R & R Dickson

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The magnificent stone spire of Tron Kirk on the Royal Mile in Edinburgh by R & R Dickson

Richard and Robert Dickson (usually simply referred to as R & R Dickson) were brothers, acting as architects in Scotland in the early and mid-19th century. Whilst most of their work is typified by remote country houses they are best known for their magnificent spire on the Tron Kirk in the heart of Edinburgh on the Royal Mile.[1]


They were the sons of John Dickson (1766–1828), an Edinburgh builder. Their mother was Mary Crichton, sister to Richard Crichton (1771–1817), an Edinburgh architect, and they appear to have trained under him, taking over his office upon his death.[2]

Their offices were at 9 Blenheim Place near the top of Leith Walk a handsome and unusual building forming part of a terrace designed by Playfair and built by their own father in 1824. It is possible that the unit was in lieu of payment for this stylish row, characterised by its being the only flat roofed Georgian terraced "bungalows" (with basement for servants) in Edinburgh.[3]

They designed in a variety of styles from Gothic to Classical. There buildings are both sound and attractive and most are now listed buildings.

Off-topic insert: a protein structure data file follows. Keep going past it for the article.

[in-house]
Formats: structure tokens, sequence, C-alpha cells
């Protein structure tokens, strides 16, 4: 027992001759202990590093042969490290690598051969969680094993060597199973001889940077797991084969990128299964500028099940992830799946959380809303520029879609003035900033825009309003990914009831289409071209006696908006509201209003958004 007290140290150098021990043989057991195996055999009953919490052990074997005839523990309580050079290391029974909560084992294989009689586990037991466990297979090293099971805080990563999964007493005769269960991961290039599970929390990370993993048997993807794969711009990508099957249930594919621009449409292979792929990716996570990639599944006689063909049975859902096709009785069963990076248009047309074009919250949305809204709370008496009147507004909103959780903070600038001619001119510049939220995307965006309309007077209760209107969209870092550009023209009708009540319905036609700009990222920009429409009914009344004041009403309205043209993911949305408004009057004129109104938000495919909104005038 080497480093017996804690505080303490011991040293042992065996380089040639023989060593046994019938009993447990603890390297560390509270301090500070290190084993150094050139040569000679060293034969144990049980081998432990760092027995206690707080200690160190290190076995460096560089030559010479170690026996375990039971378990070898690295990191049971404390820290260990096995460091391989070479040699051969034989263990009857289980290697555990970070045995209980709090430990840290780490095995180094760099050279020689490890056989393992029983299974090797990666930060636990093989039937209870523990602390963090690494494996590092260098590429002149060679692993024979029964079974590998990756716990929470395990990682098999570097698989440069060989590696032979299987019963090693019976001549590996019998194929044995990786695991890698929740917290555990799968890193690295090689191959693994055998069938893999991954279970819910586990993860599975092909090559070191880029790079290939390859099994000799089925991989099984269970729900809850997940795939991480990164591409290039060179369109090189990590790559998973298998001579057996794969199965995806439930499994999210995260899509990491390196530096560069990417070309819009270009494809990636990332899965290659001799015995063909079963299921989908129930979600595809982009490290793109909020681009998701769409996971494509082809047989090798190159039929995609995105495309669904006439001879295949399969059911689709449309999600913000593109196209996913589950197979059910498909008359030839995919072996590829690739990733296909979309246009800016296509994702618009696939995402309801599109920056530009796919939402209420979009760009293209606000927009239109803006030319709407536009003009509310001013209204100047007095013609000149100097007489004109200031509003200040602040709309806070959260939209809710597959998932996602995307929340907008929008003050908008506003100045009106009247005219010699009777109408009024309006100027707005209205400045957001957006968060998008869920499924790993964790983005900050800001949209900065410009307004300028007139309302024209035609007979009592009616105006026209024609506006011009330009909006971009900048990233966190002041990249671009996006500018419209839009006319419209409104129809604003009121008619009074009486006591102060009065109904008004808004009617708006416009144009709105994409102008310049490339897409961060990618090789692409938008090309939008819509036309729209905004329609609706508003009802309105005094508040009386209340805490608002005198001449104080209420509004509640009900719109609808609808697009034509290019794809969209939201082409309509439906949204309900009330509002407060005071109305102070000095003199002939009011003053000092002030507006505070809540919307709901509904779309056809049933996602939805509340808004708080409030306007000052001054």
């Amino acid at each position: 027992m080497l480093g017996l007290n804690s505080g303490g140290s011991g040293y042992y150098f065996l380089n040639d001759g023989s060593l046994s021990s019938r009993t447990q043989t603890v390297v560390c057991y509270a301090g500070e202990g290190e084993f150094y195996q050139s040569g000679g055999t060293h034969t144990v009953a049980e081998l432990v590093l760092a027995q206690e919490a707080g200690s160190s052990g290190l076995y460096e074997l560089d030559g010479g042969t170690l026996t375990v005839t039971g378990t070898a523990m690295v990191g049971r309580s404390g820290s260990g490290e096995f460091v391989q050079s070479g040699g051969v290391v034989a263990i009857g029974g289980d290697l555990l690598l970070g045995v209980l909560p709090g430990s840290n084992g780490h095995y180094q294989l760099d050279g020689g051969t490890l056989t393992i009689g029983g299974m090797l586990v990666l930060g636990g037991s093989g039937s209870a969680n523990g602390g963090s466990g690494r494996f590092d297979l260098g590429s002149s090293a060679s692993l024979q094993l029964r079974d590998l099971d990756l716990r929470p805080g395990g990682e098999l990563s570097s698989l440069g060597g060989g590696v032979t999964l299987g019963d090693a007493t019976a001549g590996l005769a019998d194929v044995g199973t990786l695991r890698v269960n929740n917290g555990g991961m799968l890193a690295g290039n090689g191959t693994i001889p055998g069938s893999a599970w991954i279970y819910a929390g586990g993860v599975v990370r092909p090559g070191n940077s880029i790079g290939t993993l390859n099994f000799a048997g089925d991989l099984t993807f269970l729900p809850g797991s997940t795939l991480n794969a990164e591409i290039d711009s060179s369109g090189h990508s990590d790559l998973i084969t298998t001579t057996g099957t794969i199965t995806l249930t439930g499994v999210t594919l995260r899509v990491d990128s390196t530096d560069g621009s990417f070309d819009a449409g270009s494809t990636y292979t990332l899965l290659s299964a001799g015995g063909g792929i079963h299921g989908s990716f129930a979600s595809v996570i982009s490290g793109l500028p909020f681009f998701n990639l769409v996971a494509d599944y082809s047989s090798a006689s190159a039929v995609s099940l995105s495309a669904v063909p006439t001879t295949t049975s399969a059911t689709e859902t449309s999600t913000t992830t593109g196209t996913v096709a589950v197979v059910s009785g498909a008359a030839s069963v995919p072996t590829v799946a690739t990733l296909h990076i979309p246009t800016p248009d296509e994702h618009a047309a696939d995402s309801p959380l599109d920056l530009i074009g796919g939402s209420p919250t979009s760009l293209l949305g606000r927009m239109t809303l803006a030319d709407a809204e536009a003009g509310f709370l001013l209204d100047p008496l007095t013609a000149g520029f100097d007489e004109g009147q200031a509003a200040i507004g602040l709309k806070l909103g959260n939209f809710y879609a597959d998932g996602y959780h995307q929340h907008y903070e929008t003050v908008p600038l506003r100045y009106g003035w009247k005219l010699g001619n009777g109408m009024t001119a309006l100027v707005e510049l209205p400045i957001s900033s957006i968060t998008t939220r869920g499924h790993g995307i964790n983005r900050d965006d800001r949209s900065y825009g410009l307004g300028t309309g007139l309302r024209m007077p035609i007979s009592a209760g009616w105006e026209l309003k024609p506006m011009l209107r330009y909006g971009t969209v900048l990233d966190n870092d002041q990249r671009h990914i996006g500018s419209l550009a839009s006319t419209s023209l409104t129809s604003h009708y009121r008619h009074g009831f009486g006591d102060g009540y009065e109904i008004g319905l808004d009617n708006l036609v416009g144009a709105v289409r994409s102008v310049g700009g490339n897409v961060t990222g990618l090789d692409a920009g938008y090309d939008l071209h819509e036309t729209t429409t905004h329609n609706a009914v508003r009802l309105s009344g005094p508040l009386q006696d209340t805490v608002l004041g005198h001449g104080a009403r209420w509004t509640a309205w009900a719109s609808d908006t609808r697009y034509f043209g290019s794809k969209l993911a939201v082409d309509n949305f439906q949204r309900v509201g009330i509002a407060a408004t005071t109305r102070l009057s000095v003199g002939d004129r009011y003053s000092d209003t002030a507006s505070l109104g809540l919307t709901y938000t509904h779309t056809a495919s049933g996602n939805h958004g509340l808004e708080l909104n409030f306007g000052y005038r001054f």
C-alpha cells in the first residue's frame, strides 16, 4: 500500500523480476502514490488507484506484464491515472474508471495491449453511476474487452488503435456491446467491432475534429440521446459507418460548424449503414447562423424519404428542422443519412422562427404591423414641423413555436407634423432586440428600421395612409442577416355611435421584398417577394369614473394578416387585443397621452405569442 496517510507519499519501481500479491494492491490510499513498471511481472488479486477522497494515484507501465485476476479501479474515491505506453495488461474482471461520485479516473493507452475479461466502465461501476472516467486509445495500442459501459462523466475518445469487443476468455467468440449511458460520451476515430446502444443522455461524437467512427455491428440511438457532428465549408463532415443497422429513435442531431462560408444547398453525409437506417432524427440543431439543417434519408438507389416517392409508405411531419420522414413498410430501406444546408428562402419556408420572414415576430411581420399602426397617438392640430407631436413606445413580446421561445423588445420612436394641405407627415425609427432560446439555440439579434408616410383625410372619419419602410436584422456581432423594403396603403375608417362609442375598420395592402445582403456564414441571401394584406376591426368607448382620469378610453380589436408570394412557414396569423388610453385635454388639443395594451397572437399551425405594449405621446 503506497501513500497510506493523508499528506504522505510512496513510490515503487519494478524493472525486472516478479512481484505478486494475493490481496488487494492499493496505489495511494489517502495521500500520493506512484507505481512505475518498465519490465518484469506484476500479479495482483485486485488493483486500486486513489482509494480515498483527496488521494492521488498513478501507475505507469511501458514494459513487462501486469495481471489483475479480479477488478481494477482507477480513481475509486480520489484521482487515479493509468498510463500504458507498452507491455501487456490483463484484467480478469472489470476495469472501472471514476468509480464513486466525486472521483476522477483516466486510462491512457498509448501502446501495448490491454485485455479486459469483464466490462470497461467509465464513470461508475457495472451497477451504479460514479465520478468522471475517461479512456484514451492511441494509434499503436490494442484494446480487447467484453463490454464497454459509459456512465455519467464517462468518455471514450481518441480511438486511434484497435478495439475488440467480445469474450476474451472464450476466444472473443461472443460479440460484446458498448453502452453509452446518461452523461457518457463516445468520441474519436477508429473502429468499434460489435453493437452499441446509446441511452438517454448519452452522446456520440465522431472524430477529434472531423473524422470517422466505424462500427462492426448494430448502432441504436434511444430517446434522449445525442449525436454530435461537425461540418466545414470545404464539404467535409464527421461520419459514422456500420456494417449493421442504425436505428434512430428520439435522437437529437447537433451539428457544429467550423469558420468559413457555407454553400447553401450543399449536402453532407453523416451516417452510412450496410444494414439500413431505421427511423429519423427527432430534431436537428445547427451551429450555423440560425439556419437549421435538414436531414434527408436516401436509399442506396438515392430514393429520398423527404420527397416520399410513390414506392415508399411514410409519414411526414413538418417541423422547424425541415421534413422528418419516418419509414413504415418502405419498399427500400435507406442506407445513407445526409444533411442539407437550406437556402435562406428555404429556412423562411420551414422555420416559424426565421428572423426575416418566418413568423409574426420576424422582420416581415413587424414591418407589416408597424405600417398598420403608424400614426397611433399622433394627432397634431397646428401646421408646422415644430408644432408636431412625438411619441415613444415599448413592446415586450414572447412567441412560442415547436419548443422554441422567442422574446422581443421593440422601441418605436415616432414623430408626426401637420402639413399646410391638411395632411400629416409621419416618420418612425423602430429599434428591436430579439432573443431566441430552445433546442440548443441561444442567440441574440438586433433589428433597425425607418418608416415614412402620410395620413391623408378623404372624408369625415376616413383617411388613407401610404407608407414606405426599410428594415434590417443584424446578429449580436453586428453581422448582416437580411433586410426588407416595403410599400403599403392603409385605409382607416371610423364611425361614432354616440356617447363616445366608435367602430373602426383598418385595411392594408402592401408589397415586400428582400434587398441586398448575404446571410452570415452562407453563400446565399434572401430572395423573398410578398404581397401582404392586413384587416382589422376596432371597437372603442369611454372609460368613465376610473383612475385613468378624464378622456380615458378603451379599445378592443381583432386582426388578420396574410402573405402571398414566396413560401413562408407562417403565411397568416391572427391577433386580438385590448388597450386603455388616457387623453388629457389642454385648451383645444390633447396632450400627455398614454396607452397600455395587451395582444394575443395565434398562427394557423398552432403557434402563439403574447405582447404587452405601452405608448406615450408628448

Richard (1792–1857) was the older of the two. He is buried in Old Calton Cemetery with his parents.[2]



Cockpen Parish Church, 1817
Kilconquhar Parish Church 1819
Bathgate Academy
R & R Dickson's office at Blenheim Place, Edinburgh


  1. ^ Buildings of Scotland :Edinburgh by Gifford McWilliam and Walker
  2. ^ a b c Dictionary of Scottish Architects: Dickson
  3. ^ "(87) - Scottish Post Office Directories > Towns > Edinburgh > 1805-1834 - Post Office annual directory > 1832-1833 - Scottish Directories - National Library of Scotland". Retrieved 20 January 2017.
  4. ^ Buildings of Scotland : Edinburgh by Gifford McWilliam and Walker
  • A Biographical Dictionary of British Architects, H M Colvin